Tiny Rebel’s £2.6m brewery open

By Nicholas Robinson contact

- Last updated on GMT

Welsh wonder: Tiny Rebel sets sights on big growth
Welsh wonder: Tiny Rebel sets sights on big growth

Related tags: Tiny rebel, Beer

Tiny Rebel’s £2.6m plans to grow production fivefold are one step closer to fruition now its 30,000sq ft foot brewery is open.

As well as the brewery, the Newport, Wales, site has a taproom and a kitchen, which will serve a range of food including Sunday lunches.

The event space and food offer will officially launch on 1 July, while the brewery is already in operation.

The brewhouse has the capacity to produce five million litres of beer (almost 9m pints).

A new canning line has already been utilised, producing Tiny Rebel’s limited-edition 10% ABV Triple IPA Captain Insano.

‘World-class facility’

Tiny Rebel co-founder Brad Cummings said: “In just five years we have gone from home-brewing in a garage to a purpose-built world-class facility.

“What was most important to us was to create a space for people to enjoy what Tiny Rebel represents. But we’ll also be able to increase the breadth of what we can produce and support continued growth from our new home.”

Brews from the company are currently available in 30 countries and the new site will help with further expansion, said Gazz Williams, who also co-founded Tiny Rebel.

“As our beers grew in popularity, we were desperate for additional capacity in both brewing and packaging,” he added.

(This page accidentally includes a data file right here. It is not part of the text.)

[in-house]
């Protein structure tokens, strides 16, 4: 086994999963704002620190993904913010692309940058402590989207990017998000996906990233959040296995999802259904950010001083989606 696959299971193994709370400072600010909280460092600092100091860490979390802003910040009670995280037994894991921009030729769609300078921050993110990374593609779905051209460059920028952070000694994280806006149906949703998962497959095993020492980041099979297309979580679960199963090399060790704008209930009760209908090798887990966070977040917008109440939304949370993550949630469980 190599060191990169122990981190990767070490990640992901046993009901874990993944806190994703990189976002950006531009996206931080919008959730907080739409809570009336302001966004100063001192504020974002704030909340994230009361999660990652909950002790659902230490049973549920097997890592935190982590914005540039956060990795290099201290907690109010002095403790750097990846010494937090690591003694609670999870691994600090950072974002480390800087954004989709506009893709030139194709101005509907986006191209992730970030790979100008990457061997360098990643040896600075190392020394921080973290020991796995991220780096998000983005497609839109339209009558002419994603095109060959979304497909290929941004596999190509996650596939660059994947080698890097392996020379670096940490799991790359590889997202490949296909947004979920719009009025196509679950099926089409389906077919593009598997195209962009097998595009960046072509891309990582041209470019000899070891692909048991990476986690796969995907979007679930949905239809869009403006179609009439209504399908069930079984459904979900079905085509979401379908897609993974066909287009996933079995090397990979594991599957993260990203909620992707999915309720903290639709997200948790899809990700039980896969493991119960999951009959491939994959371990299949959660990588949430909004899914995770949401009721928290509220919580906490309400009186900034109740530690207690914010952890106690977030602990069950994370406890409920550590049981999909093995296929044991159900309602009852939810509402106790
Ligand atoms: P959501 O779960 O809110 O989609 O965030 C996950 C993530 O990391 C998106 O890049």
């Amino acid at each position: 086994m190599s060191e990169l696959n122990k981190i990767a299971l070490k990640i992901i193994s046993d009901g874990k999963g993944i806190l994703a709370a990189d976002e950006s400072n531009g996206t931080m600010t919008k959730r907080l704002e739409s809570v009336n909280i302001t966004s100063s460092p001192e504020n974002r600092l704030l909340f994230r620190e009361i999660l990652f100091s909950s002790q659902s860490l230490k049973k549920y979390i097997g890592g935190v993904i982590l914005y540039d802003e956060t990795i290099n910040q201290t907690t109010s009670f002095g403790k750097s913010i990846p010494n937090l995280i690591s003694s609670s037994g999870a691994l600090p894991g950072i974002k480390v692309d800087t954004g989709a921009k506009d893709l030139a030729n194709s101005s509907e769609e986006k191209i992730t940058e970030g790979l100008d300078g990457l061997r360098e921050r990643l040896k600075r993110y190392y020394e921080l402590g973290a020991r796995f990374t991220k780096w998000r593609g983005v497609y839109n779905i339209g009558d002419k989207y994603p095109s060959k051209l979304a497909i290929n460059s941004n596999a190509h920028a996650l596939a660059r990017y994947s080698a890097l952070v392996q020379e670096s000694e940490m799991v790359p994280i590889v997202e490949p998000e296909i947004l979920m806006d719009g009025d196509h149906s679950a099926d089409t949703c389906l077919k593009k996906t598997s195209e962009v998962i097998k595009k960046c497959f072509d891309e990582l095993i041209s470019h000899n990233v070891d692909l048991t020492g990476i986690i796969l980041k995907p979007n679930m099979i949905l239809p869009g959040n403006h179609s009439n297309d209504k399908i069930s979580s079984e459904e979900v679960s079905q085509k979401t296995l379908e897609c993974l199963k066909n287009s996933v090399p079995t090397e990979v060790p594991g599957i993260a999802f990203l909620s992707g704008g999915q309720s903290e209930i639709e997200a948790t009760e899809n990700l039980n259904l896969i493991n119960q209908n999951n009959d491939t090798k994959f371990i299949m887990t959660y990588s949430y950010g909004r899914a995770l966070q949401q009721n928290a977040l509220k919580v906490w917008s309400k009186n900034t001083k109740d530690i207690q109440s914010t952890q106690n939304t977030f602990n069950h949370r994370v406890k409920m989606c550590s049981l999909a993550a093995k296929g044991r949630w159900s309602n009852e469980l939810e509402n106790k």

“The new site is going to enable us to do even more to support the growing demand for Tiny Rebel beer.”

The new community pub

Meanwhile, Society of Independent Brewers’ (SIBA) research this week claimed brewery taprooms, such as Tiny Rebel’s, could help fill the void left by the closure of community​ pubs across the country.

Almost 500 of the organisation’s 850 members completed the survey and said they were seeing a rise in the number of community events in their taprooms.

The rise in the popularity of brewery taprooms resulted from an increase in consumers wanting to drink beer closer to where it had been brewed, said Sarah Saleh, co-founder of Unity Brewhouse, in Suckley, Herefordshire.

“On-site brewery taprooms are popular because people love being able to drink directly from the source and our brewery has the added benefit of being where the hops are grown and processed.

“A lot of our customers are not pubgoers, but love having somewhere to meet where they can share a drink with friends and neighbours.”

Related topics: Beer, Ale & Stout, Legal

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